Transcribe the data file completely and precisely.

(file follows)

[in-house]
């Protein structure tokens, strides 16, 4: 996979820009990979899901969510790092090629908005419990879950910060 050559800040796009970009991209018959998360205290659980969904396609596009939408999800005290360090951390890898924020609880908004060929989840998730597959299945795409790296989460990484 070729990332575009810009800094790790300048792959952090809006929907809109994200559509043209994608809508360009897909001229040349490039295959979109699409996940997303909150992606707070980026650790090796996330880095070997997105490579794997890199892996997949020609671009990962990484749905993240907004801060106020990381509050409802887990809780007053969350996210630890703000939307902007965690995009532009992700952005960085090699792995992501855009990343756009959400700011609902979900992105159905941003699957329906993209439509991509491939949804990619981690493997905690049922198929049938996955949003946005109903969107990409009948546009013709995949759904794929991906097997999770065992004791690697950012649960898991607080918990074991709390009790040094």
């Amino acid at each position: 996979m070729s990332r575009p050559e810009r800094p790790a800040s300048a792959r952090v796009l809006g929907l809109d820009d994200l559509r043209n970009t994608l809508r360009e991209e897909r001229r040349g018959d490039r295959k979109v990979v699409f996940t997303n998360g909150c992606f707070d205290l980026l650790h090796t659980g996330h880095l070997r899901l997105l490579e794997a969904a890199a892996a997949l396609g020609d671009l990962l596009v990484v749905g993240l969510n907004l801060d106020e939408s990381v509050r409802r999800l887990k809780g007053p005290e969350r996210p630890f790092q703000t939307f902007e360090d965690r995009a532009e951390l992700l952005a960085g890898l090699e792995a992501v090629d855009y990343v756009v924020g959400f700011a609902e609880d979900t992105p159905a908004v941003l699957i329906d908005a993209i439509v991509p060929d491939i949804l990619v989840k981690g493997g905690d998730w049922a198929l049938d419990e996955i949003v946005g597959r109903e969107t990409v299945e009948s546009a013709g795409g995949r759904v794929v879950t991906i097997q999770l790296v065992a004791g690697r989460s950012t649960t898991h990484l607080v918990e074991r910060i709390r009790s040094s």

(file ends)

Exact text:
[in-house]
């Protein structure tokens, strides 16, 4: 996979820009990979899901969510790092090629908005419990879950910060 050559800040796009970009991209018959998360205290659980969904396609596009939408999800005290360090951390890898924020609880908004060929989840998730597959299945795409790296989460990484 070729990332575009810009800094790790300048792959952090809006929907809109994200559509043209994608809508360009897909001229040349490039295959979109699409996940997303909150992606707070980026650790090796996330880095070997997105490579794997890199892996997949020609671009990962990484749905993240907004801060106020990381509050409802887990809780007053969350996210630890703000939307902007965690995009532009992700952005960085090699792995992501855009990343756009959400700011609902979900992105159905941003699957329906993209439509991509491939949804990619981690493997905690049922198929049938996955949003946005109903969107990409009948546009013709995949759904794929991906097997999770065992004791690697950012649960898991607080918990074991709390009790040094």
């Amino acid at each position: 996979m070729s990332r575009p050559e810009r800094p790790a800040s300048a792959r952090v796009l809006g929907l809109d820009d994200l559509r043209n970009t994608l809508r360009e991209e897909r001229r040349g018959d490039r295959k979109v990979v699409f996940t997303n998360g909150c992606f707070d205290l980026l650790h090796t659980g996330h880095l070997r899901l997105l490579e794997a969904a890199a892996a997949l396609g020609d671009l990962l596009v990484v749905g993240l969510n907004l801060d106020e939408s990381v509050r409802r999800l887990k809780g007053p005290e969350r996210p630890f790092q703000t939307f902007e360090d965690r995009a532009e951390l992700l952005a960085g890898l090699e792995a992501v090629d855009y990343v756009v924020g959400f700011a609902e609880d979900t992105p159905a908004v941003l699957i329906d908005a993209i439509v991509p060929d491939i949804l990619v989840k981690g493997g905690d998730w049922a198929l049938d419990e996955i949003v946005g597959r109903e969107t990409v299945e009948s546009a013709g795409g995949r759904v794929v879950t991906i097997q999770l790296v065992a004791g690697r989460s950012t649960t898991h990484l607080v918990e074991r910060i709390r009790s040094s």